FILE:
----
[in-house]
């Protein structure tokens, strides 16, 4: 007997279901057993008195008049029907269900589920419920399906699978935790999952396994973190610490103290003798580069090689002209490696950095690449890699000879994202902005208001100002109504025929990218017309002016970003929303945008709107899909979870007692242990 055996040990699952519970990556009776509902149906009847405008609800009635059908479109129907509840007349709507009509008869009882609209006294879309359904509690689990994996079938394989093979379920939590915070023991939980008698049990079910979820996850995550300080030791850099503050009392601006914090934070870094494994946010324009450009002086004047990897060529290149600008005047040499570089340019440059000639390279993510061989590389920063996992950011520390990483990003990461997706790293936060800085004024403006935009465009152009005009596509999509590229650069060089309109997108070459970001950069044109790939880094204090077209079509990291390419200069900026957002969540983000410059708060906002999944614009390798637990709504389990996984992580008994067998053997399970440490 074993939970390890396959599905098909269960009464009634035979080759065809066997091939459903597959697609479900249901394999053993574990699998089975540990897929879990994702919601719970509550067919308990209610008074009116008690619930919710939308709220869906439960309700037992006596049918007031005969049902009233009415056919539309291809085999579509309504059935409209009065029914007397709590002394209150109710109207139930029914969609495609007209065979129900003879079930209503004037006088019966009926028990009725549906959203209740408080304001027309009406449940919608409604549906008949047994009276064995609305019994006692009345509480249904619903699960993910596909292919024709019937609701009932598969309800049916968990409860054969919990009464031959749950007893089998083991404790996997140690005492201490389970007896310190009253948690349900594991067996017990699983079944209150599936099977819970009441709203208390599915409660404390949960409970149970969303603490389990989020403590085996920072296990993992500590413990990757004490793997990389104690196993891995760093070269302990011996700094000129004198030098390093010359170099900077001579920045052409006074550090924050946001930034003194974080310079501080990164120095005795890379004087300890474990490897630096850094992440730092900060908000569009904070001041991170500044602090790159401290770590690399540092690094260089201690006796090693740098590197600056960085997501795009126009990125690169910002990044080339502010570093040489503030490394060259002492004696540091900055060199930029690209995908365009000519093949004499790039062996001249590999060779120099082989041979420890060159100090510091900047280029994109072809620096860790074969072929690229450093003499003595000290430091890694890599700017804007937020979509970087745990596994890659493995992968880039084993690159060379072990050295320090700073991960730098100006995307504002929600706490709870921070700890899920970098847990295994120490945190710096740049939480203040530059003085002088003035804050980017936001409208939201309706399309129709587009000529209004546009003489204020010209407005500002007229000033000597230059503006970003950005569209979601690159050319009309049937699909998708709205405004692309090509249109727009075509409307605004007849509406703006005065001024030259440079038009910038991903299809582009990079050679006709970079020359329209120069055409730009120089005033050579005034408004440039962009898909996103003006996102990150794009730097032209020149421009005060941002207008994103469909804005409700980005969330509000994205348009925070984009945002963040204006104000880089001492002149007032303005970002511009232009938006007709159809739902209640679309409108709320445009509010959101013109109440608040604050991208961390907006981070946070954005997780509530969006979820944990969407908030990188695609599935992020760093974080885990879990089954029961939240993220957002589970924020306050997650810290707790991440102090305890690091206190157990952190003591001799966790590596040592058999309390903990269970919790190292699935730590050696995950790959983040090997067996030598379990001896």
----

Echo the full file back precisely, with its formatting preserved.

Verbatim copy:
[in-house]
């Protein structure tokens, strides 16, 4: 007997279901057993008195008049029907269900589920419920399906699978935790999952396994973190610490103290003798580069090689002209490696950095690449890699000879994202902005208001100002109504025929990218017309002016970003929303945008709107899909979870007692242990 055996040990699952519970990556009776509902149906009847405008609800009635059908479109129907509840007349709507009509008869009882609209006294879309359904509690689990994996079938394989093979379920939590915070023991939980008698049990079910979820996850995550300080030791850099503050009392601006914090934070870094494994946010324009450009002086004047990897060529290149600008005047040499570089340019440059000639390279993510061989590389920063996992950011520390990483990003990461997706790293936060800085004024403006935009465009152009005009596509999509590229650069060089309109997108070459970001950069044109790939880094204090077209079509990291390419200069900026957002969540983000410059708060906002999944614009390798637990709504389990996984992580008994067998053997399970440490 074993939970390890396959599905098909269960009464009634035979080759065809066997091939459903597959697609479900249901394999053993574990699998089975540990897929879990994702919601719970509550067919308990209610008074009116008690619930919710939308709220869906439960309700037992006596049918007031005969049902009233009415056919539309291809085999579509309504059935409209009065029914007397709590002394209150109710109207139930029914969609495609007209065979129900003879079930209503004037006088019966009926028990009725549906959203209740408080304001027309009406449940919608409604549906008949047994009276064995609305019994006692009345509480249904619903699960993910596909292919024709019937609701009932598969309800049916968990409860054969919990009464031959749950007893089998083991404790996997140690005492201490389970007896310190009253948690349900594991067996017990699983079944209150599936099977819970009441709203208390599915409660404390949960409970149970969303603490389990989020403590085996920072296990993992500590413990990757004490793997990389104690196993891995760093070269302990011996700094000129004198030098390093010359170099900077001579920045052409006074550090924050946001930034003194974080310079501080990164120095005795890379004087300890474990490897630096850094992440730092900060908000569009904070001041991170500044602090790159401290770590690399540092690094260089201690006796090693740098590197600056960085997501795009126009990125690169910002990044080339502010570093040489503030490394060259002492004696540091900055060199930029690209995908365009000519093949004499790039062996001249590999060779120099082989041979420890060159100090510091900047280029994109072809620096860790074969072929690229450093003499003595000290430091890694890599700017804007937020979509970087745990596994890659493995992968880039084993690159060379072990050295320090700073991960730098100006995307504002929600706490709870921070700890899920970098847990295994120490945190710096740049939480203040530059003085002088003035804050980017936001409208939201309706399309129709587009000529209004546009003489204020010209407005500002007229000033000597230059503006970003950005569209979601690159050319009309049937699909998708709205405004692309090509249109727009075509409307605004007849509406703006005065001024030259440079038009910038991903299809582009990079050679006709970079020359329209120069055409730009120089005033050579005034408004440039962009898909996103003006996102990150794009730097032209020149421009005060941002207008994103469909804005409700980005969330509000994205348009925070984009945002963040204006104000880089001492002149007032303005970002511009232009938006007709159809739902209640679309409108709320445009509010959101013109109440608040604050991208961390907006981070946070954005997780509530969006979820944990969407908030990188695609599935992020760093974080885990879990089954029961939240993220957002589970924020306050997650810290707790991440102090305890690091206190157990952190003591001799966790590596040592058999309390903990269970919790190292699935730590050696995950790959983040090997067996030598379990001896």